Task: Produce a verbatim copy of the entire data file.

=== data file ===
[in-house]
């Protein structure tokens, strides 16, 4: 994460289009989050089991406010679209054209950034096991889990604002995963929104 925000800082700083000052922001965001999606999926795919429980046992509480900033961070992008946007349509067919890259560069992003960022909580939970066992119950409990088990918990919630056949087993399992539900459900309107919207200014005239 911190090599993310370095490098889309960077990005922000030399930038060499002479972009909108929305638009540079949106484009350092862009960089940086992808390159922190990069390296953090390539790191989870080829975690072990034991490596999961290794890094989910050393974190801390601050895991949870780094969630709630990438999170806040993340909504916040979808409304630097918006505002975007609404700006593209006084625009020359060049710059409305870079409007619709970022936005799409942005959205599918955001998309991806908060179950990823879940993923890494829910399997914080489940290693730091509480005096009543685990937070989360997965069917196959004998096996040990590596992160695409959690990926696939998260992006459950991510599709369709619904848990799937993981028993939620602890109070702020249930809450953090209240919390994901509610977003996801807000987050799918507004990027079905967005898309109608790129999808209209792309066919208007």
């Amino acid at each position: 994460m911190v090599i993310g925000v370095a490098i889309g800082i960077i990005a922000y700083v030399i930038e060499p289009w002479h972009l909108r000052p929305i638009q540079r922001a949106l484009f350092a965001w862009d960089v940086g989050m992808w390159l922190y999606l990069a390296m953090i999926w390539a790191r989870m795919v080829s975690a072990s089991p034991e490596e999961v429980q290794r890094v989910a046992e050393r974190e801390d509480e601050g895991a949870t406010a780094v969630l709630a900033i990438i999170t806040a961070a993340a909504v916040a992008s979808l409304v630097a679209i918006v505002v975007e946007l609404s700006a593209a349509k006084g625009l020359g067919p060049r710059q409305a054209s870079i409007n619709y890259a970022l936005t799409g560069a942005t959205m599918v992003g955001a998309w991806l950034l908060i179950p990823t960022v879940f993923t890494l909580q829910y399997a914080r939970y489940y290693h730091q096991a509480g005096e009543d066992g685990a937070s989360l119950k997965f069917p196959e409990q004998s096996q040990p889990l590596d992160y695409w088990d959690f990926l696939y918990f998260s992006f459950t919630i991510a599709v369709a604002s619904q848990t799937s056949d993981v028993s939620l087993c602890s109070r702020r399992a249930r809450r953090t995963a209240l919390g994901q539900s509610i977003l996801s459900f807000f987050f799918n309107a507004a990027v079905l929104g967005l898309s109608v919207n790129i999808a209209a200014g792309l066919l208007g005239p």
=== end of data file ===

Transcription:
[in-house]
């Protein structure tokens, strides 16, 4: 994460289009989050089991406010679209054209950034096991889990604002995963929104 925000800082700083000052922001965001999606999926795919429980046992509480900033961070992008946007349509067919890259560069992003960022909580939970066992119950409990088990918990919630056949087993399992539900459900309107919207200014005239 911190090599993310370095490098889309960077990005922000030399930038060499002479972009909108929305638009540079949106484009350092862009960089940086992808390159922190990069390296953090390539790191989870080829975690072990034991490596999961290794890094989910050393974190801390601050895991949870780094969630709630990438999170806040993340909504916040979808409304630097918006505002975007609404700006593209006084625009020359060049710059409305870079409007619709970022936005799409942005959205599918955001998309991806908060179950990823879940993923890494829910399997914080489940290693730091509480005096009543685990937070989360997965069917196959004998096996040990590596992160695409959690990926696939998260992006459950991510599709369709619904848990799937993981028993939620602890109070702020249930809450953090209240919390994901509610977003996801807000987050799918507004990027079905967005898309109608790129999808209209792309066919208007």
């Amino acid at each position: 994460m911190v090599i993310g925000v370095a490098i889309g800082i960077i990005a922000y700083v030399i930038e060499p289009w002479h972009l909108r000052p929305i638009q540079r922001a949106l484009f350092a965001w862009d960089v940086g989050m992808w390159l922190y999606l990069a390296m953090i999926w390539a790191r989870m795919v080829s975690a072990s089991p034991e490596e999961v429980q290794r890094v989910a046992e050393r974190e801390d509480e601050g895991a949870t406010a780094v969630l709630a900033i990438i999170t806040a961070a993340a909504v916040a992008s979808l409304v630097a679209i918006v505002v975007e946007l609404s700006a593209a349509k006084g625009l020359g067919p060049r710059q409305a054209s870079i409007n619709y890259a970022l936005t799409g560069a942005t959205m599918v992003g955001a998309w991806l950034l908060i179950p990823t960022v879940f993923t890494l909580q829910y399997a914080r939970y489940y290693h730091q096991a509480g005096e009543d066992g685990a937070s989360l119950k997965f069917p196959e409990q004998s096996q040990p889990l590596d992160y695409w088990d959690f990926l696939y918990f998260s992006f459950t919630i991510a599709v369709a604002s619904q848990t799937s056949d993981v028993s939620l087993c602890s109070r702020r399992a249930r809450r953090t995963a209240l919390g994901q539900s509610i977003l996801s459900f807000f987050f799918n309107a507004a990027v079905l929104g967005l898309s109608v919207n790129i999808a209209a200014g792309l066919l208007g005239p």